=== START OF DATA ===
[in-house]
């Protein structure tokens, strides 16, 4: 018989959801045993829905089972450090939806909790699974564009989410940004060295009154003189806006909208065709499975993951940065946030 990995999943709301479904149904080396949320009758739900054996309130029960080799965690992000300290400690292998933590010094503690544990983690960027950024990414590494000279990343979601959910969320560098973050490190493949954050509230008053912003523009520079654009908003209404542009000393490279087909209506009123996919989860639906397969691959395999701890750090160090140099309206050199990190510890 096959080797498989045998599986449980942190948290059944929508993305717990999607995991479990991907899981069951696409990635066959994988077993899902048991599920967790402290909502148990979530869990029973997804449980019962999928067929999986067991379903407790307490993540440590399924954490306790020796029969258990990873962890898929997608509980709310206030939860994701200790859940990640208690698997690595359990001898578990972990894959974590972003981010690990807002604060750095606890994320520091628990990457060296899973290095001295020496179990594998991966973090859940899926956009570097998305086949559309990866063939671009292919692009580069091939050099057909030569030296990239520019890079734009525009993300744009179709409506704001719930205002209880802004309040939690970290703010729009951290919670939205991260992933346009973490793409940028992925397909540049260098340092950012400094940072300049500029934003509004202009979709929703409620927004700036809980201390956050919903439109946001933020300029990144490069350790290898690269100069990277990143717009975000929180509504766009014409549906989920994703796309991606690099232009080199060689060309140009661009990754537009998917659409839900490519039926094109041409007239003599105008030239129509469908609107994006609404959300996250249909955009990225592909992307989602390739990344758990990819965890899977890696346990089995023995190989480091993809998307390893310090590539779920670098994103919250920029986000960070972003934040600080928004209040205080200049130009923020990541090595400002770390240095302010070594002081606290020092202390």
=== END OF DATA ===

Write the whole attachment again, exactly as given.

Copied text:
[in-house]
């Protein structure tokens, strides 16, 4: 018989959801045993829905089972450090939806909790699974564009989410940004060295009154003189806006909208065709499975993951940065946030 990995999943709301479904149904080396949320009758739900054996309130029960080799965690992000300290400690292998933590010094503690544990983690960027950024990414590494000279990343979601959910969320560098973050490190493949954050509230008053912003523009520079654009908003209404542009000393490279087909209506009123996919989860639906397969691959395999701890750090160090140099309206050199990190510890 096959080797498989045998599986449980942190948290059944929508993305717990999607995991479990991907899981069951696409990635066959994988077993899902048991599920967790402290909502148990979530869990029973997804449980019962999928067929999986067991379903407790307490993540440590399924954490306790020796029969258990990873962890898929997608509980709310206030939860994701200790859940990640208690698997690595359990001898578990972990894959974590972003981010690990807002604060750095606890994320520091628990990457060296899973290095001295020496179990594998991966973090859940899926956009570097998305086949559309990866063939671009292919692009580069091939050099057909030569030296990239520019890079734009525009993300744009179709409506704001719930205002209880802004309040939690970290703010729009951290919670939205991260992933346009973490793409940028992925397909540049260098340092950012400094940072300049500029934003509004202009979709929703409620927004700036809980201390956050919903439109946001933020300029990144490069350790290898690269100069990277990143717009975000929180509504766009014409549906989920994703796309991606690099232009080199060689060309140009661009990754537009998917659409839900490519039926094109041409007239003599105008030239129509469908609107994006609404959300996250249909955009990225592909992307989602390739990344758990990819965890899977890696346990089995023995190989480091993809998307390893310090590539779920670098994103919250920029986000960070972003934040600080928004209040205080200049130009923020990541090595400002770390240095302010070594002081606290020092202390």